The meaning of any phrase can only be understood by taking the entire phrase into consideration. This includes considering the full semantic range of all terms employed. This doesn't always allow for direct one-to-one correspondences when translating from Pāli to English. Ven. Bodhi has correctly understood the meaning of these phrases
I still cannot see how you can insist that Bhikkhu Bodhi translated "hoti" to mean "as they occured" when he very clearly translated "hoti" in the following passage to simply mean "was this" -
Tatridaṃ, bhikkhave, sāriputtassa anupadadhammavipassanāya hoti.
(Now Sariputta's insight occured into states one by one as they occured was this:)
"Hoti" is in the 3rd person singular and is a clear reference to Sariputta and not to the plural dhammas.
"Honti" in the following 7 refrains are in the 3rd person plural and function simply to qualify the "dhammā" (plural) which were the object of the passive verb vavatthita, and not to qualify the verb itself.
tyāssa dhammā anupadavavatthitā honti
These/ dhammas/ uninterruptedly defined/ were
"Honti's" simple function was to simply denote "were", not "as they occured". You may wish to reconsider your innovative re-distribution of the qualifiers "one by one" and "as they occured", once you have had the chance to consult the Pali grammars on how adverbs are structured in relation to their verbs.
It is cetanā which performs this function, not vitakka nor vicāra.
Finally, some partial agreement. This is the point which Ven Analayo makes about vitakka and vicara when they are part of the compound vitakkavicara. They are intentions, not thought and evaluation.
No, it's the reflexiveness of saññā (as one cognitive aspect of the reflexiveness of viññāṇa in general).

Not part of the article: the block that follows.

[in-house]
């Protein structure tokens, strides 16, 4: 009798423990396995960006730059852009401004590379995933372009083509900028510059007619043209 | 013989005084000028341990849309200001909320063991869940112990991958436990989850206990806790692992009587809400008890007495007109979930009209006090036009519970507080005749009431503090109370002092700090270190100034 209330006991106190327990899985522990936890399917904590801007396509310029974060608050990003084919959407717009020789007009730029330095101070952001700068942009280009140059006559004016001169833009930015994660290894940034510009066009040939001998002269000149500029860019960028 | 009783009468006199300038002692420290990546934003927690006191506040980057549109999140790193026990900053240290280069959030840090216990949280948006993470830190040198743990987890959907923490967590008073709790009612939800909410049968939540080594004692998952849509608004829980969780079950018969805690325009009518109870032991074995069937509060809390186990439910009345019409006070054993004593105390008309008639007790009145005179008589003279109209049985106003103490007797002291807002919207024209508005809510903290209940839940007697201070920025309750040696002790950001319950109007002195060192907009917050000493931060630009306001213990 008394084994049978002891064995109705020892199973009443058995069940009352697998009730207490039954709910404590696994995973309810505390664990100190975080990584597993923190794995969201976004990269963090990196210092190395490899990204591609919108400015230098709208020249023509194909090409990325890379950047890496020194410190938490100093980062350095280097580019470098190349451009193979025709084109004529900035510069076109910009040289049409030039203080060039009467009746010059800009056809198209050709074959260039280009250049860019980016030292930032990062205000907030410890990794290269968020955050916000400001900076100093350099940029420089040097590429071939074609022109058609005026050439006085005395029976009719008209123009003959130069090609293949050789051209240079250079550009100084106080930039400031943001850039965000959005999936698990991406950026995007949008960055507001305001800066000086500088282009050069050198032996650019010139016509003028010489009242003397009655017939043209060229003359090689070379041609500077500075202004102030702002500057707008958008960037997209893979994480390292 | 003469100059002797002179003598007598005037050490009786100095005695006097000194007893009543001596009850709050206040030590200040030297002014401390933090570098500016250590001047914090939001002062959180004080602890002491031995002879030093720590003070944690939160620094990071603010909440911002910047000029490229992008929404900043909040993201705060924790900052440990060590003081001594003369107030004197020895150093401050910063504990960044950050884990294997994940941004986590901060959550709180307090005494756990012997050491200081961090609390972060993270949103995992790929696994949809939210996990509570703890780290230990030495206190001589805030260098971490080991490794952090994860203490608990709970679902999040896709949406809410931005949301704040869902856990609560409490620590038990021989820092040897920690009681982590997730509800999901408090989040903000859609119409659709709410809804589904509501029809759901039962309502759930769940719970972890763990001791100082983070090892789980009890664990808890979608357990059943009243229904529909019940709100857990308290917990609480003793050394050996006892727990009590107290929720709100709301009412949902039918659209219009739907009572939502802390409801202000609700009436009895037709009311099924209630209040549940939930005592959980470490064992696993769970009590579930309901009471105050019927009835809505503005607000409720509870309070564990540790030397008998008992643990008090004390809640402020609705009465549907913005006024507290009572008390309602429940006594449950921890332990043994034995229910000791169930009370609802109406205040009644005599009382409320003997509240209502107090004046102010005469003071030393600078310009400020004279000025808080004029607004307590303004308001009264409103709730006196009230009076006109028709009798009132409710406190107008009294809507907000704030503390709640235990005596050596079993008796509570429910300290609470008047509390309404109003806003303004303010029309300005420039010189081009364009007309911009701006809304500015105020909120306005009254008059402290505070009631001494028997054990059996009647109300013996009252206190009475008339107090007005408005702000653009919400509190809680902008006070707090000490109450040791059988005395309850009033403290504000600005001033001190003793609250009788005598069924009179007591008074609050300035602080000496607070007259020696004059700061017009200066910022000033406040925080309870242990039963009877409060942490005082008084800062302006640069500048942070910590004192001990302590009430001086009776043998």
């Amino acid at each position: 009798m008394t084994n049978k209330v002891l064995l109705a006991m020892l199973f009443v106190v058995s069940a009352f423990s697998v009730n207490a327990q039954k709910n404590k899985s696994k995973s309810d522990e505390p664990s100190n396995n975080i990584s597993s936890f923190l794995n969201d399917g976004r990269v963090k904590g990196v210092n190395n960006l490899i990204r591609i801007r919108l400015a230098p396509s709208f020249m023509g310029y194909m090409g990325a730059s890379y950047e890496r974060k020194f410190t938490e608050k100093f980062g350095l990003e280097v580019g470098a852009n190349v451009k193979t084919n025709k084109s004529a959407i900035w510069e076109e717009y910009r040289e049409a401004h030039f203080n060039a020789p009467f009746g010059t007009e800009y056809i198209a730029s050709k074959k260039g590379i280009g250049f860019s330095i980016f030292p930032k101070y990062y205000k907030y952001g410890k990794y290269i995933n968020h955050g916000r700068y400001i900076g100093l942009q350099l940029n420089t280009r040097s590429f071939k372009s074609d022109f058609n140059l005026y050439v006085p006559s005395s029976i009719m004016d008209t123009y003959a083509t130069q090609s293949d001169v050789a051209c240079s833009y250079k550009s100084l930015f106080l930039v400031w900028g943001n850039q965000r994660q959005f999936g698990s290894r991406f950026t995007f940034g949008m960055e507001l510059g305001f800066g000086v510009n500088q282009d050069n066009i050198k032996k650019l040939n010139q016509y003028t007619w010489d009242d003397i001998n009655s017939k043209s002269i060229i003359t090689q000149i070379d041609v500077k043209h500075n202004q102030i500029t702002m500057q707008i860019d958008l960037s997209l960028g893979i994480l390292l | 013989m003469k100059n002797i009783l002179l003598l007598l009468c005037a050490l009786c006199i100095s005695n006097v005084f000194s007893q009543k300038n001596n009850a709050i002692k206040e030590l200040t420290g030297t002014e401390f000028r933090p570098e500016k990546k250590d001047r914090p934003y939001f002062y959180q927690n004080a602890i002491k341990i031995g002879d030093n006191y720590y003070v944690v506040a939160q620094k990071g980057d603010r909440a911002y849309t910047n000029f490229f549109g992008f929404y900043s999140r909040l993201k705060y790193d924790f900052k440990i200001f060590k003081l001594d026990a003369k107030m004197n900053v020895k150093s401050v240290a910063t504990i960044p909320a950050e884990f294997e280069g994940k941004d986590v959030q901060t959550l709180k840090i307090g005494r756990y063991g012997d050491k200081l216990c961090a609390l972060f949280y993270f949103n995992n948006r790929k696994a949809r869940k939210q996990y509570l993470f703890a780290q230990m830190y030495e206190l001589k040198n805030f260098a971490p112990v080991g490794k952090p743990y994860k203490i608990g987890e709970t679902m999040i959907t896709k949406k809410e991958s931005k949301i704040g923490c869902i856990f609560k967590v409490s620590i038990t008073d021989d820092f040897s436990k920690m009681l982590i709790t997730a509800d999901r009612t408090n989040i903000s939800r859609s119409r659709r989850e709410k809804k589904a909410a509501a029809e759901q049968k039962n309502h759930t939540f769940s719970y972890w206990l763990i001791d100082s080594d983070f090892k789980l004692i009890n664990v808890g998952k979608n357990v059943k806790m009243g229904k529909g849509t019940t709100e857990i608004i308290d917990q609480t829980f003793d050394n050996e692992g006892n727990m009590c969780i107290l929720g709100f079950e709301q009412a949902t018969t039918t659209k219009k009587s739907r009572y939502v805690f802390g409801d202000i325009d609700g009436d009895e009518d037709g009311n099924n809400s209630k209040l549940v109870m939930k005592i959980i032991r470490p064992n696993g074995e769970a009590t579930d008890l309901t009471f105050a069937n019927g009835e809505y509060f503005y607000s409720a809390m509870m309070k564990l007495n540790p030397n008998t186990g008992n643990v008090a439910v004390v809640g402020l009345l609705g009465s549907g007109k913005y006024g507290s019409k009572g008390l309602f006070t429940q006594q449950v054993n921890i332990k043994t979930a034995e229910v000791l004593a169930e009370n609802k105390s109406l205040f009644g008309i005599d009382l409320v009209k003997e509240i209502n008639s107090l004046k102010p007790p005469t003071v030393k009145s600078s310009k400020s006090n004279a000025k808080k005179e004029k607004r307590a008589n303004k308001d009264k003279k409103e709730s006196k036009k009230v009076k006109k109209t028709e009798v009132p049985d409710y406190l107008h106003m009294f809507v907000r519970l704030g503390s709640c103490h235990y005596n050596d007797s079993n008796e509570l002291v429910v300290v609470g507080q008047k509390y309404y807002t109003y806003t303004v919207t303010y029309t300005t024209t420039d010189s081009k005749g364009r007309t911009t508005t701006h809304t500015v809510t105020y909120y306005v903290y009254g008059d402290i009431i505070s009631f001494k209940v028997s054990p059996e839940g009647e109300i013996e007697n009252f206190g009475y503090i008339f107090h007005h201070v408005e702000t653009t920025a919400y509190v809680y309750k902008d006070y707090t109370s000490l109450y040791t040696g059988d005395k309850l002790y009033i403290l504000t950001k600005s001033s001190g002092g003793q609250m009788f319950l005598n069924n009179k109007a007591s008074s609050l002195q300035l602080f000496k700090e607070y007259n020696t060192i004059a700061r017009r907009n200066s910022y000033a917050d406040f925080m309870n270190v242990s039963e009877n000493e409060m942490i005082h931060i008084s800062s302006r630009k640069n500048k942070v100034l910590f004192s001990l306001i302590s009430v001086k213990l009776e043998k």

I agree. But sanna has a different function to thinking and thoughts, which is quite clearly indicated by the "iti" speech markers in the vipassana refrains.
These mental factors are all concomitant with one object-support (ārammaṇa). Thus there is no difficulty whatsoever.
Quite right, but for vavatthita as a functional aspect of sanna to vavattheti sanna real-time requires at least 2 object supports, unless you plead that one phassa can be the cause and condition for 2 sanna.
Something which really needs to be addressed is that anyone who relies on the jhāna theory of Ven. Brahmavamso (as well as many people who rely on the Visuddhimagga jhāna without a careful study of all relevant older material) is going to have a very different understanding of what jhāna is, than someone who relies on the Tipiṭaka as canonical authority and has also studied other early para-canonical Pāḷi and other Sthaviravāda treatises.
Assuming, of course, that the person who "relies on the Tipitaka" has demonstrated a proper understanding of the Tipitaka phrasing and meaning.
I absolutely agree with the Sila Sutta AN 4.12 where, with the abandonment of the Hindrances, the mind becomes "citta ekagga". But is Jhana the ONLY place where the Hindrances are absent? Apparently not, given the many pericopes when the Buddha gives the teaching peculiar to the Buddhas, when the auditor's mind is "ready, malleable, free from hindrances
, elated, & bright". The auditor is listening, and the Canon is quite clear about sound being a thorn in 1st Jhana. There are states other than Jhana where the mind becomes "citta ekagga".
I also agree with the point in MN 127 regarding mahaggatā cetovimutti, save that there is nothing in the text itself to suggest that the resolution and pervasion are done whilst in Jhana. Quite the contrary. Take a look at the Pali -
Katamā ca, gahapati, mahaggatā cetovimutti? Idha, gahapati, bhikkhu yāvatā ekaṃ rukkhamūlaṃ mahaggatanti pharitvā adhimuccitvā viharati
Viharati can be a reference to Jhana. But, "pharitvā" and "adhimuccitvā" are both absolutives for "pharita" and "adhimuccita" respectively, ie "having pervaded" and "having resolved". The English translation you offer simply does not capture the temporal sense of the absolutive for the resolution and pervasion having preceded
the abiding. If anything, MN 127 is yet more evidence in support of the canonical concept of Jhana that has little to do with a mind doing many things. I'll add MN 127 to my growing list of absorption jhana authorities.